Billy Packer almost put a Willie Nelson song on his telephone's answering machine last week. The song is titled, "On the Road Again."

For the better part of a typical year, the 42-year-old Packer lives in relative tranquility in Advance, N.C., where he runs a successful real estate business and gets worked up mostly over cable-TV boxing matches. Come winter, though, his year-round "hobby" of college basketball becomes his daily bread.

And he will be especially busy the next few weeks, as most of the game's best teams hurtle toward the NCAA tournament's final four April 2. CBS Sports, which two years ago had neither a college basketball contract nor Billy Packer as its color commentator, will be there.

Packer, who, at season's end, will have analyzed two dozen games for CBS and 18 ACC contests for Raycom Productions, paused briefly in Washington this week to win a half-serious three-point "shootout" with Maryland Coach Lefty Driesell. At a pregame breakfast, in the same amiably precise tone he uses in the booth with CBS' Gary Bender, Packer previewed his intinerary.

"I'm here today, tomorrow I go to Atlanta for two ACC tournament games Friday (tonight)," he said, as his wife Barbara looked on patiently. "Friday night I fly to New York to do some stuff for an NCAA show on CBS; Saturday I'm going to see the Big East final, just to goof off.

"Saturday night I fly to Kansas City, do the Big Eight final Sunday, the Pairings show Sunday night, back to New York for some business Monday, to Syracuse Monday afternoon to speak . . ." He paused to breathe as Barbara Packer raised her eyes and smiled. "Tuesday back to Washington to do a show with Jim Simpson (of ESPN), Tuesday night back to Winston-Salem to get some fresh clothes . . ."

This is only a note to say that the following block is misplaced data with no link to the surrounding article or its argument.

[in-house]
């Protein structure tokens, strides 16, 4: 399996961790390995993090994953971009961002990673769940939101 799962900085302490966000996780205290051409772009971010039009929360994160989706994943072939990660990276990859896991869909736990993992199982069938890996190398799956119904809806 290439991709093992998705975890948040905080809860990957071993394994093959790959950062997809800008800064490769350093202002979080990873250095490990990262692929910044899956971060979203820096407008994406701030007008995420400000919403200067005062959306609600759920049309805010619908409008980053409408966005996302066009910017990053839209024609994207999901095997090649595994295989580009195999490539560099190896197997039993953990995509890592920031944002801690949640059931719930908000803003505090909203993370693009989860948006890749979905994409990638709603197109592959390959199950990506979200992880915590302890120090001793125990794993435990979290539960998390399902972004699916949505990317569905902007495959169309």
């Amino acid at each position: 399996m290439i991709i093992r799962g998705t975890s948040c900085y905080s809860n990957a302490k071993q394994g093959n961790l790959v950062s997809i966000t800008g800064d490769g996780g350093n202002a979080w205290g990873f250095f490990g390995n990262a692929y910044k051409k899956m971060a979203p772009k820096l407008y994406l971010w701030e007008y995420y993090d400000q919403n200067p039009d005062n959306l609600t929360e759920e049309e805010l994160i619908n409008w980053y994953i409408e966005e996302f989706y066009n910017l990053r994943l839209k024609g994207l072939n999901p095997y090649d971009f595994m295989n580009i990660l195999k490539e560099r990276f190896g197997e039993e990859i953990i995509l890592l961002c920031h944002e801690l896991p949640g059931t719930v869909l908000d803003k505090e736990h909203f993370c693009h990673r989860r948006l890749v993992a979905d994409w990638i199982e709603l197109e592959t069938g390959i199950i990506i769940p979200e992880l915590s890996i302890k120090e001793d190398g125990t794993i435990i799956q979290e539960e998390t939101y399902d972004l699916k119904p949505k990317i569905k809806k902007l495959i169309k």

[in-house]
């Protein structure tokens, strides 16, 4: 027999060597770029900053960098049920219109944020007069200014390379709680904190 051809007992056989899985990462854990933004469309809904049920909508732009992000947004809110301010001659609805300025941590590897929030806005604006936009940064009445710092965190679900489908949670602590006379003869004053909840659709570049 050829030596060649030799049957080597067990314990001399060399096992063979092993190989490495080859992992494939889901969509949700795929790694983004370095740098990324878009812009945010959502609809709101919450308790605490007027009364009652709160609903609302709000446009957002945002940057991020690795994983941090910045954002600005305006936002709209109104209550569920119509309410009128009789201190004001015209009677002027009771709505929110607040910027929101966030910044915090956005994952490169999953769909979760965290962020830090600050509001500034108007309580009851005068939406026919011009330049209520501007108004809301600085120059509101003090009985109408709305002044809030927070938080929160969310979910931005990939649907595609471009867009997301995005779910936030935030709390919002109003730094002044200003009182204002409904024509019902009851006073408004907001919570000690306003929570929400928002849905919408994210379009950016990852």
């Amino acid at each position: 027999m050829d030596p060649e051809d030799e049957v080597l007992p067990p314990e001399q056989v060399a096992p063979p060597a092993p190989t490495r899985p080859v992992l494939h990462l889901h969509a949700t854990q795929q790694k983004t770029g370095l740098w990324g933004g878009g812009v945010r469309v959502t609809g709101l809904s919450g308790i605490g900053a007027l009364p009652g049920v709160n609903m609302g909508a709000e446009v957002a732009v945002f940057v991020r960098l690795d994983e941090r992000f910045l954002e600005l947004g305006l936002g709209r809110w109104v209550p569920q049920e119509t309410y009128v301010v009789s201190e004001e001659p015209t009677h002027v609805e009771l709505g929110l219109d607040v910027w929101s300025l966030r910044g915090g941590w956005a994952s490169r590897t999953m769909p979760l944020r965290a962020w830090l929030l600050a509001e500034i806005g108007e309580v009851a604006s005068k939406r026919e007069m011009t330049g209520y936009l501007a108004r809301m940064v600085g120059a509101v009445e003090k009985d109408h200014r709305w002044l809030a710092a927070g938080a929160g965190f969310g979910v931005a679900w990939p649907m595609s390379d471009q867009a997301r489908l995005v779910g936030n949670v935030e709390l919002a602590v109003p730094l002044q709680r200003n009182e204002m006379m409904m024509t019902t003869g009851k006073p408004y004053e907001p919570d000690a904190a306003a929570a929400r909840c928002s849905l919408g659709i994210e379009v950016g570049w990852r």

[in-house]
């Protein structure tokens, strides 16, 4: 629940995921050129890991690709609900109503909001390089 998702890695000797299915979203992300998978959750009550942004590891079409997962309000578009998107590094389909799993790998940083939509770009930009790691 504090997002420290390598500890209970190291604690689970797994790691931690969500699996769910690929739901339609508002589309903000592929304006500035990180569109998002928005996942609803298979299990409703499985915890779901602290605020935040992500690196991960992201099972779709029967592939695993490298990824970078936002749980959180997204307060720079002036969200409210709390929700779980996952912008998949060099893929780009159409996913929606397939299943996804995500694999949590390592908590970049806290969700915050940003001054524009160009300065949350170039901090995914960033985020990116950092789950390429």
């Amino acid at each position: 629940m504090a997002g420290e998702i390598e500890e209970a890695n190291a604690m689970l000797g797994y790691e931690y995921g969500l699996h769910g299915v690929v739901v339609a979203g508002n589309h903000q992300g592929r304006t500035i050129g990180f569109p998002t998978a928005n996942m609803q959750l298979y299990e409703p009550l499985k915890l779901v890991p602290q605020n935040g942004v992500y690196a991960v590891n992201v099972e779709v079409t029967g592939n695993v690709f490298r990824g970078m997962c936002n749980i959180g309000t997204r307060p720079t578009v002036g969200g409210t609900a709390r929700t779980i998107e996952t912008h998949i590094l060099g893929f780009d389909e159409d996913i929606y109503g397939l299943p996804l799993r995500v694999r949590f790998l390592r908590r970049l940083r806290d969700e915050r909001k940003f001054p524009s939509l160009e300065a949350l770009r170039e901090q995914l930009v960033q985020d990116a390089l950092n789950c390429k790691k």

You get the idea. Besides the television, Packer also finds time and place to do a five-day-a-week college basketball wrapup for Mutual radio. He does it with Al McGuire, who for six years was his off-the-wall booth partner at NBC, which lost Packer and the NCAA's final four to CBS after the 1980-81 season.

"We do it wherever we can," Packer said of the two-minute radio show, for which he prepares questions and McGuire, unrehearsed, fashions answers. "A couple of weeks ago we had to tape it in a men's room at O'Hare Airport in Chicago."

While TV exposure is blamed in some quarters for helping spawn such "corruption" as the three-point basket and the shot clock, or what some fear is a television-financed imbalance among the NCAA's 274 Division I teams, Packer believes otherwise.

"Television has done more for college basketball than any other single sports entity," said Packer, an all-ACC guard at Wake Forest in 1960-62. "It has made it a national sport of what was primarily a regional sport, it's gotten kids in rural areas involved in a game which had primarily been a big-city sport. And the more you open up the game, I think, the better it is."

Which explains why Packer likes the three-point shot. "In a game that's become so much an inside, passing game, in an era of the great leapers, it gives kids who don't have the ability or size to go inside a chance to contribute," he said.

And why he doesn't agree with Indiana Coach Bobby Knight's recently expressed wish that the NCAA create a separate class for, say, 50 Division I "superpowers."

"Every time you start to limit things, after you start setting numbers, what's to keep somebody from saying, 'Well, 50 is too many, we really need only 45,' " Packer said. "I'm for opening up the NCAA tournament, let all 274 teams take a shot. What does it hurt for an Indiana State, or a Fullerton State, or a Georgetown, just a few years back, to get in there and try to do their program some good?

"You don't want to legislate the game down to where you have to be 6-5 to play," he said. "That's what the pros have done, and they've backed themselves into a corner. It's gotten to where only the truly gifted can contribute, and it all looks the same."

ABC's three regional telecasts of the United States Football League's debut Sunday drew a national Neilsen rating of 14.2, nearly three times the rating the network expects to get on a typical USFL Sunday. ABC isn't rushing to revise its expectations, a spokesman said yesterday, since the rating obviously reflects, among other things, fans' initial curiosity over Herschel Walker's pro debut for the New Jersey Generals against the Los Angeles Express. Walker was seen in 72 percent of the country last Sunday; he'll be seen in 100 percent Sunday, as ABC goes with a national telecast of the Generals at Philadelphia.